Greg Carlson, senior analyst at Morningstar, thinks the fund’s prudent focus on capital growth as well as income merits an Above Average Process rating.

As of November 2023, the equity portion takes up 61.6% of the fund’s assets. Fixed income securities amount to 32.5% of the whole portfolio, according to the November data. According to Carlson, the equity sleeve of this allocation strategy focuses on blue-chip, dividend-paying stocks such as top-five holdings Microsoft (MSFT) and Philip Morris International (PM). He says: “Such stocks predominate, in part because these managers strive for a yield in line with the S&P 500's, but 10% of assets may be invested in non-dividend-payers. That leaves room for some growth-oriented fare such as Alphabet (GOOG).” Over to the bond sleeve, it is primarily to offset equity volatility, with income secondary, says Carlson. The fund also avoids buying high-yield bonds. He adds: “If a security is downgraded to junk status, the managers are expected to sell it within one year.”

Despite recent turnover due to portfolio managers’ retirement, Carlson believes the fund’s current roster boasts a wealth of experience managing portfolios, including Jin Lee and Chit Purani, both disclosed as managers in March 2023.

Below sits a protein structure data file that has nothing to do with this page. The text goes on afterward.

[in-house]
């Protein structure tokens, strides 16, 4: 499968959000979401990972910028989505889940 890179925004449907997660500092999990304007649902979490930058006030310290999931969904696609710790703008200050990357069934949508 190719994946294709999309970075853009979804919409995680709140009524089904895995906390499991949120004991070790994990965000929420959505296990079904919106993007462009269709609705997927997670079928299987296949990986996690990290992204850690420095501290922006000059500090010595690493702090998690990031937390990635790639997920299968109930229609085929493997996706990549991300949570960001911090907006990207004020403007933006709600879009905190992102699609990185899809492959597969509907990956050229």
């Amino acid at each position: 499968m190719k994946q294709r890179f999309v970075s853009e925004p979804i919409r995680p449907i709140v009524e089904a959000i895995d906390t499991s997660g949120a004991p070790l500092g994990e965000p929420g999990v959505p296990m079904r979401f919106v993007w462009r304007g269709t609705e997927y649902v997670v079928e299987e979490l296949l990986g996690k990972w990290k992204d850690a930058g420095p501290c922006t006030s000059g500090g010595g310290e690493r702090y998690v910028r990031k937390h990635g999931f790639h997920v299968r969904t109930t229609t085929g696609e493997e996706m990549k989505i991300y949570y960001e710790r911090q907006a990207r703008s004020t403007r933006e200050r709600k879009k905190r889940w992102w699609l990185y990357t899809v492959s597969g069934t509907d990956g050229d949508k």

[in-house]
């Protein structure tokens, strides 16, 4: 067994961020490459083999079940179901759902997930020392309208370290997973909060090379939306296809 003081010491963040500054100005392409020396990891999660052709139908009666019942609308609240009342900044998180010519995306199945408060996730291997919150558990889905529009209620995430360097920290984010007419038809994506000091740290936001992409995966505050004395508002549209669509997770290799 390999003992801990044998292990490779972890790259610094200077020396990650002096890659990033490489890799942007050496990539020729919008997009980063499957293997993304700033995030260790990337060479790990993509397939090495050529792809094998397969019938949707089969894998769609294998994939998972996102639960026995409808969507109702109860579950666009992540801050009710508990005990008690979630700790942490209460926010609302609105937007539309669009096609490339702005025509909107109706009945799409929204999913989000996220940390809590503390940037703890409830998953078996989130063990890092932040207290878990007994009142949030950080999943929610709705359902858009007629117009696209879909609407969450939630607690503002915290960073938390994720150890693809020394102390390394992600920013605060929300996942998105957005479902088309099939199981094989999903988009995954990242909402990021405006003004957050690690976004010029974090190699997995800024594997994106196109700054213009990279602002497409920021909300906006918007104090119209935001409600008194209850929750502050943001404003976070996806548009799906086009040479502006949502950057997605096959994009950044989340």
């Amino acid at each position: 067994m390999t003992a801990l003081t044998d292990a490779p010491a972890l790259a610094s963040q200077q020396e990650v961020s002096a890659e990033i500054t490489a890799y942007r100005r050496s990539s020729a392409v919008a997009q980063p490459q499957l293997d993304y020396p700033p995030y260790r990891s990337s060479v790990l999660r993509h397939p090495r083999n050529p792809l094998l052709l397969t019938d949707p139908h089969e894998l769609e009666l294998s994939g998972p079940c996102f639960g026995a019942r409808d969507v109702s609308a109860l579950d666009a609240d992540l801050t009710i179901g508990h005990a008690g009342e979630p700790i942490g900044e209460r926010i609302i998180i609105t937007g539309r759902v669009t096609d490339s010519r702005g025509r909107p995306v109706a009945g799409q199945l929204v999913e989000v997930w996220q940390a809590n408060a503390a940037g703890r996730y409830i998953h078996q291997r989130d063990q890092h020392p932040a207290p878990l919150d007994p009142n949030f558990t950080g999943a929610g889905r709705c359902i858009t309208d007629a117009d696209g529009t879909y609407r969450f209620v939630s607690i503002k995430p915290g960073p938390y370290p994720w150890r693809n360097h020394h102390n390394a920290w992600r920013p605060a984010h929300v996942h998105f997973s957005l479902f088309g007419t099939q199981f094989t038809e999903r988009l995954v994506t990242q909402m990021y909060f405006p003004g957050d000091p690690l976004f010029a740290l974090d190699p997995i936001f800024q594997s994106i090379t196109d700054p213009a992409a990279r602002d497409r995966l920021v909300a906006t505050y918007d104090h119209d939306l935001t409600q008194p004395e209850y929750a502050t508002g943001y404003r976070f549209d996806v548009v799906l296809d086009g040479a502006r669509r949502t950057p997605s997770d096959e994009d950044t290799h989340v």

Bronze-rated JPMorgan Multi Income is a highly flexible mandate.

As Emory Zink, Morningstar’s associate director says, up to 100% of the portfolio may be fixed income, though below-investment-grade debt won’t exceed 70%. Equities may reach 60%, and the team may hold up to 25% in a combination of convertible and preferred securities. Moreover, relative to the category, Zink thinks the profile here is more adventurous with junk bonds and emerging-markets exposures, characteristics that can fuel volatility during stressed markets.

Earning a Process rating of Above Average, the fund has compelling longer-term prospects for a patient investor willing to endure rough patches, as the approach to these portfolios is thoughtful, disciplined, and risk-aware within the context of their income-generating mandate, says Zink. With experienced and collaborative portfolio managers on the team, the strategy earns a rating of Above Average in the People pillar.